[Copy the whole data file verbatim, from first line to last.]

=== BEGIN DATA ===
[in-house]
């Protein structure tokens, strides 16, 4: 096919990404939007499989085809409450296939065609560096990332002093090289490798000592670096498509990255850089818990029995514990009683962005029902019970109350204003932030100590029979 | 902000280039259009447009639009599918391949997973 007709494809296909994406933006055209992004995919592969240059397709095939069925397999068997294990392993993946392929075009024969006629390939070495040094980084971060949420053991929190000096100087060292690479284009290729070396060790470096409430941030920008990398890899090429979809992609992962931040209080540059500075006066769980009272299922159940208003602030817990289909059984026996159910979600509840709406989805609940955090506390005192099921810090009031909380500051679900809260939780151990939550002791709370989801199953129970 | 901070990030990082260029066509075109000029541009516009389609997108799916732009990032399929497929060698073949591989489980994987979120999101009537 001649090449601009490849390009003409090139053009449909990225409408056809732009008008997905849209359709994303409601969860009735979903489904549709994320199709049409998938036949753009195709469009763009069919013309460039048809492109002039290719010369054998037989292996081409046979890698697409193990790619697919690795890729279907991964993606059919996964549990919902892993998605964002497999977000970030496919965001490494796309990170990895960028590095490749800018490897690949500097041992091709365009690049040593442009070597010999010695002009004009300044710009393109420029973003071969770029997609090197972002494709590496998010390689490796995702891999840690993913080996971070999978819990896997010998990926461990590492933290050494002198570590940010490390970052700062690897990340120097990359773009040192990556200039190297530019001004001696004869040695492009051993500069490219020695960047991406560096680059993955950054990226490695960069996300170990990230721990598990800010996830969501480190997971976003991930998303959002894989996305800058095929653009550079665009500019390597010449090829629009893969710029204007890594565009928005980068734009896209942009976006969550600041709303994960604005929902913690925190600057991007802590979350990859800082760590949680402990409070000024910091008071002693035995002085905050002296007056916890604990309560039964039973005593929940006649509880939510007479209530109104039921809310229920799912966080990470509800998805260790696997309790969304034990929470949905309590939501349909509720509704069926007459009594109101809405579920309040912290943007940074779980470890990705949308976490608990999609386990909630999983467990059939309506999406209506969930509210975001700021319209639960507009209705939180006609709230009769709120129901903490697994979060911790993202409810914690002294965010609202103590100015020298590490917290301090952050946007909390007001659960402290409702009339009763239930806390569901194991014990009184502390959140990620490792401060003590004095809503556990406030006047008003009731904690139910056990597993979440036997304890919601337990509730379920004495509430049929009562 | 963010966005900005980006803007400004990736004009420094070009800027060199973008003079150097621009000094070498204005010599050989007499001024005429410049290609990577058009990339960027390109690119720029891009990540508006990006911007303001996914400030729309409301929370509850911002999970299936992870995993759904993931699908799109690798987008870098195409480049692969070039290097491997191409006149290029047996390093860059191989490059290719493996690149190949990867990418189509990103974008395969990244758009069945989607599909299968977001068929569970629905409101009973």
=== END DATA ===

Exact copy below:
[in-house]
């Protein structure tokens, strides 16, 4: 096919990404939007499989085809409450296939065609560096990332002093090289490798000592670096498509990255850089818990029995514990009683962005029902019970109350204003932030100590029979 | 902000280039259009447009639009599918391949997973 007709494809296909994406933006055209992004995919592969240059397709095939069925397999068997294990392993993946392929075009024969006629390939070495040094980084971060949420053991929190000096100087060292690479284009290729070396060790470096409430941030920008990398890899090429979809992609992962931040209080540059500075006066769980009272299922159940208003602030817990289909059984026996159910979600509840709406989805609940955090506390005192099921810090009031909380500051679900809260939780151990939550002791709370989801199953129970 | 901070990030990082260029066509075109000029541009516009389609997108799916732009990032399929497929060698073949591989489980994987979120999101009537 001649090449601009490849390009003409090139053009449909990225409408056809732009008008997905849209359709994303409601969860009735979903489904549709994320199709049409998938036949753009195709469009763009069919013309460039048809492109002039290719010369054998037989292996081409046979890698697409193990790619697919690795890729279907991964993606059919996964549990919902892993998605964002497999977000970030496919965001490494796309990170990895960028590095490749800018490897690949500097041992091709365009690049040593442009070597010999010695002009004009300044710009393109420029973003071969770029997609090197972002494709590496998010390689490796995702891999840690993913080996971070999978819990896997010998990926461990590492933290050494002198570590940010490390970052700062690897990340120097990359773009040192990556200039190297530019001004001696004869040695492009051993500069490219020695960047991406560096680059993955950054990226490695960069996300170990990230721990598990800010996830969501480190997971976003991930998303959002894989996305800058095929653009550079665009500019390597010449090829629009893969710029204007890594565009928005980068734009896209942009976006969550600041709303994960604005929902913690925190600057991007802590979350990859800082760590949680402990409070000024910091008071002693035995002085905050002296007056916890604990309560039964039973005593929940006649509880939510007479209530109104039921809310229920799912966080990470509800998805260790696997309790969304034990929470949905309590939501349909509720509704069926007459009594109101809405579920309040912290943007940074779980470890990705949308976490608990999609386990909630999983467990059939309506999406209506969930509210975001700021319209639960507009209705939180006609709230009769709120129901903490697994979060911790993202409810914690002294965010609202103590100015020298590490917290301090952050946007909390007001659960402290409702009339009763239930806390569901194991014990009184502390959140990620490792401060003590004095809503556990406030006047008003009731904690139910056990597993979440036997304890919601337990509730379920004495509430049929009562 | 963010966005900005980006803007400004990736004009420094070009800027060199973008003079150097621009000094070498204005010599050989007499001024005429410049290609990577058009990339960027390109690119720029891009990540508006990006911007303001996914400030729309409301929370509850911002999970299936992870995993759904993931699908799109690798987008870098195409480049692969070039290097491997191409006149290029047996390093860059191989490059290719493996690149190949990867990418189509990103974008395969990244758009069945989607599909299968977001068929569970629905409101009973």